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we are getting sheep!

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Hi everyone:

Well, it is official- we are getting sheep. My brother and I spoke about this again last night, and well, we are of the same mind. He owns the land, and is itching to get stock back on it, and I of COURSE have wanted to do this for some time. So, our tasks first are to lay out the pasture areas and fence in, and walk every inch to make sure it is "safe", and also then, retrofit the barn to make it suitable for winter month use. There ARE coyotes around, so I am concerned about them.... We have large coyotes in this part of NY. Anyway, that is the news. Any insight is great, especially on good numbers to start with, and pointers that will make it better for the sheep. They will of course be used for herding, but the primary concern will always be their health.


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How wonderful for you. A few folks I know here started with 15 ewes and now have 800. If you are certain that these sheep are only for herding then the advice I'm given is to go for wethers. If you choose carefully you might still be able to have good quality fleeces. That would be my strategy if I were such a lucky lady.

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Coyotes don't always pose a threat:

The great majority of coyotes don't prey upon livestock. However, once a coyote learns that young livestock are easy prey, depredation can become a problem. If this occurs, removal of the offending coyote is often recommended. However, when farms are situated in a coyote territory with no depredation, the resident coyote may actually be an asset to the farm by removing rodents and preventing problem coyotes from moving into the area.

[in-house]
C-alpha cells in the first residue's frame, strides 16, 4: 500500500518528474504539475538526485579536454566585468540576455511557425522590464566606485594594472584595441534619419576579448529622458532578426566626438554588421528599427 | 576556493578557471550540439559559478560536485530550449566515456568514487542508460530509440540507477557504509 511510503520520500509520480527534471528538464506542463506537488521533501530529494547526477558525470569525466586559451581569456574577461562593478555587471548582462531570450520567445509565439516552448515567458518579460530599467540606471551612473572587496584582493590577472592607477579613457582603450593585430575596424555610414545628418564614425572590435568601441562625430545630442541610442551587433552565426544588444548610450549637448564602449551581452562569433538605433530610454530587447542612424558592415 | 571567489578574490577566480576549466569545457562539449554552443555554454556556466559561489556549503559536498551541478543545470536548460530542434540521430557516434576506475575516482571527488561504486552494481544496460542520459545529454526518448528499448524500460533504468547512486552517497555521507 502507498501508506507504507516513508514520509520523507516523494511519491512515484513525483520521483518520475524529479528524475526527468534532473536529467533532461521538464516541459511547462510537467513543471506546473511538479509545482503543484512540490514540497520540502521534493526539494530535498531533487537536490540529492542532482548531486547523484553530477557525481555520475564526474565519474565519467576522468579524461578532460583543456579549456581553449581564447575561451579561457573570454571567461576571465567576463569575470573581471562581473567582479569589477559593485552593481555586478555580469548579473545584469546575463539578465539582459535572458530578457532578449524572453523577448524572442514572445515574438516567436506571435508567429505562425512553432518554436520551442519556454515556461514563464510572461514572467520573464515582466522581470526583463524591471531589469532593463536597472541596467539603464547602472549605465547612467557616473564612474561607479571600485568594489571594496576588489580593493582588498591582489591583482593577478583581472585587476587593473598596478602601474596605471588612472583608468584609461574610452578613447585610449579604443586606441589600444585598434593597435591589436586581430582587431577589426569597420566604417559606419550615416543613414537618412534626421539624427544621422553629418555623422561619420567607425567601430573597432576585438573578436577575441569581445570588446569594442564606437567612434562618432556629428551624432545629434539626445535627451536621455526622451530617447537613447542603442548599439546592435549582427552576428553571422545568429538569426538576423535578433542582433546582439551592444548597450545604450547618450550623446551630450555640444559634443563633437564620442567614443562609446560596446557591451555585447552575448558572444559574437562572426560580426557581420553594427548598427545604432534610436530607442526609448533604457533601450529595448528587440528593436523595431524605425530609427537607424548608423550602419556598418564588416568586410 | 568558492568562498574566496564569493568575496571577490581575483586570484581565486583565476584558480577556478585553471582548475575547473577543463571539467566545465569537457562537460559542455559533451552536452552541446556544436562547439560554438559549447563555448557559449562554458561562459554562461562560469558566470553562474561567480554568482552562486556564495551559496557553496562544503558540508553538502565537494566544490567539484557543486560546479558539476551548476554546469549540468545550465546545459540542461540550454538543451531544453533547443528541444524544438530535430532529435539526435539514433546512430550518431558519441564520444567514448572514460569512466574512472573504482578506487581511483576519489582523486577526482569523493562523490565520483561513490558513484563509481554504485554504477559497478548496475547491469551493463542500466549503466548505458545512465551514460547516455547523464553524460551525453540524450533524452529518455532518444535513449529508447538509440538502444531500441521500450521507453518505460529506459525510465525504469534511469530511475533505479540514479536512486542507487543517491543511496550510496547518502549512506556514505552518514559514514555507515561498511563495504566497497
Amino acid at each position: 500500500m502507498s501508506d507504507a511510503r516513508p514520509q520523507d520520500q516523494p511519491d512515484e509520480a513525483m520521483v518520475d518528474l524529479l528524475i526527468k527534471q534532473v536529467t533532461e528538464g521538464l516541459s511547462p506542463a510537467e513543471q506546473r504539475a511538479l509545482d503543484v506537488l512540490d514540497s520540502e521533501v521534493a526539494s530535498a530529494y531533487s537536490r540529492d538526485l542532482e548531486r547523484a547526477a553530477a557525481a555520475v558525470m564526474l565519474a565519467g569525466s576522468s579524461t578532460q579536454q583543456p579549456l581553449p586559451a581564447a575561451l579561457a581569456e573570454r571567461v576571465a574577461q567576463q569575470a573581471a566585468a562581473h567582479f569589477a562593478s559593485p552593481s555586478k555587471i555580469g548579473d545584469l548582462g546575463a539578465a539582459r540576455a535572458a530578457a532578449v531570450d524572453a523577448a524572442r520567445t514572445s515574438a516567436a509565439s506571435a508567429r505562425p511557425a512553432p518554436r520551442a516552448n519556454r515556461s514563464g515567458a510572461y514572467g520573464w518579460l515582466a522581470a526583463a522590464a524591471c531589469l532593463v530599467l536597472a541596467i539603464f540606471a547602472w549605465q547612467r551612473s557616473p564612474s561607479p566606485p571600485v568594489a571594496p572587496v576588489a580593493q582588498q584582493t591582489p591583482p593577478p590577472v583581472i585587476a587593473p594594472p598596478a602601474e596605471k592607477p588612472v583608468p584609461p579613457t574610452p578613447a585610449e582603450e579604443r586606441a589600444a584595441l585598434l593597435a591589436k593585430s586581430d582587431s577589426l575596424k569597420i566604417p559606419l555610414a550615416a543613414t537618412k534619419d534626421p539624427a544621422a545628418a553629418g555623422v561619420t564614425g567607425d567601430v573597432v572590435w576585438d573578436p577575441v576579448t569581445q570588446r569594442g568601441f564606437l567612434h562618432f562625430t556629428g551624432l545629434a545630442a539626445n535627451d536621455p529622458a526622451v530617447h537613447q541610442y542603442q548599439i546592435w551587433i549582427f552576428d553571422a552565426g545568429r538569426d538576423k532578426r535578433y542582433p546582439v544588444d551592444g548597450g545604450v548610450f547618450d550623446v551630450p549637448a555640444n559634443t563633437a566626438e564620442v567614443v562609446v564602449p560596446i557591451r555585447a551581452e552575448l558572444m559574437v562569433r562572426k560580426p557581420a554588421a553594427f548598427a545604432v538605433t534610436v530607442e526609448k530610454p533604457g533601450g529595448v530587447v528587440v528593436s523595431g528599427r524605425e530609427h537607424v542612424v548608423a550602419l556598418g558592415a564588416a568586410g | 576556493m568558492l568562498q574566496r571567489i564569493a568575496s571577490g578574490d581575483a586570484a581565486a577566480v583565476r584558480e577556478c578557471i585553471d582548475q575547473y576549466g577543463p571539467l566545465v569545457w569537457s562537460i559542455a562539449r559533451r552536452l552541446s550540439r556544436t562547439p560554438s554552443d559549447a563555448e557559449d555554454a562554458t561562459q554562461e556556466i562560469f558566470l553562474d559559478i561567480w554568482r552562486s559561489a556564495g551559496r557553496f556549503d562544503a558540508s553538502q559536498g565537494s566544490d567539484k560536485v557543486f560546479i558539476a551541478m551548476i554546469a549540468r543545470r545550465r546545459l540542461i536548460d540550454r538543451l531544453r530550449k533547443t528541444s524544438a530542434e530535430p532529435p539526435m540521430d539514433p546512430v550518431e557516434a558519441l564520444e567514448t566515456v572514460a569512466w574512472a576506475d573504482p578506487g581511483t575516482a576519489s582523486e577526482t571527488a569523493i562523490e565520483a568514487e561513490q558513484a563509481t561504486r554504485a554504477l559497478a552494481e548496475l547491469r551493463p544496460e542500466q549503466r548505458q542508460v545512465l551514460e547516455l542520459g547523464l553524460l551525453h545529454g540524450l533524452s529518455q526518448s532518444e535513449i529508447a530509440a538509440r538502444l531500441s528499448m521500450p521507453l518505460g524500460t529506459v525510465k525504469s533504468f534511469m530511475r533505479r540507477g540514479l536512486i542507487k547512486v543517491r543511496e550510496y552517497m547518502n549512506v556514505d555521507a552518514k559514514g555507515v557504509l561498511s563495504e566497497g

I've grown up listening to coyotes singing under the windows (and I love listening to that wild witches' sabbath. Saw three coyotes run to greet each other and then break into full-throated song in Yosemite Valley one winter, when it seemed as if I had the whole place to myself---amazing how loud their voices seemed in the winter stillness, amplified by those granite walls). Everything I didn't discover first hand about coyotes I learned from J. Frank Dobie and two friends with commercial flocks. Tom (whose sheep numbered in the thousands) told me to make sure my corral/sheep fold was secure along the bottom of the fences---"They come under, not over," he said when I fussed about the hog wire looking so easy for a coyote to jump. And Laura (who keeps a commercial flock of Dorsets, and who's lost animals to mountain lions, but none to coyotes---Fish & Game shot the lions) told me about more research backing up the "resident coyote" comment above.


I've lost a duck to coyotes, but never a sheep---and coyotes have been raising their pups in the farm's biggest pasture for generations. I've kept sheep (disclaimer: a tiny flock, never more than three dozen) at the farm for nearly twenty years, and right now there are fifty or sixty sheep and goats on the property, and at least a hundred chickens. Coyotes are very common here---but we've always worried a ton more about stray dogs than coyotes, and dogs were responsible for the latest round of (chicken) killings. (Save for my little sheep corral, all the livestock pens are now hot-wired.)

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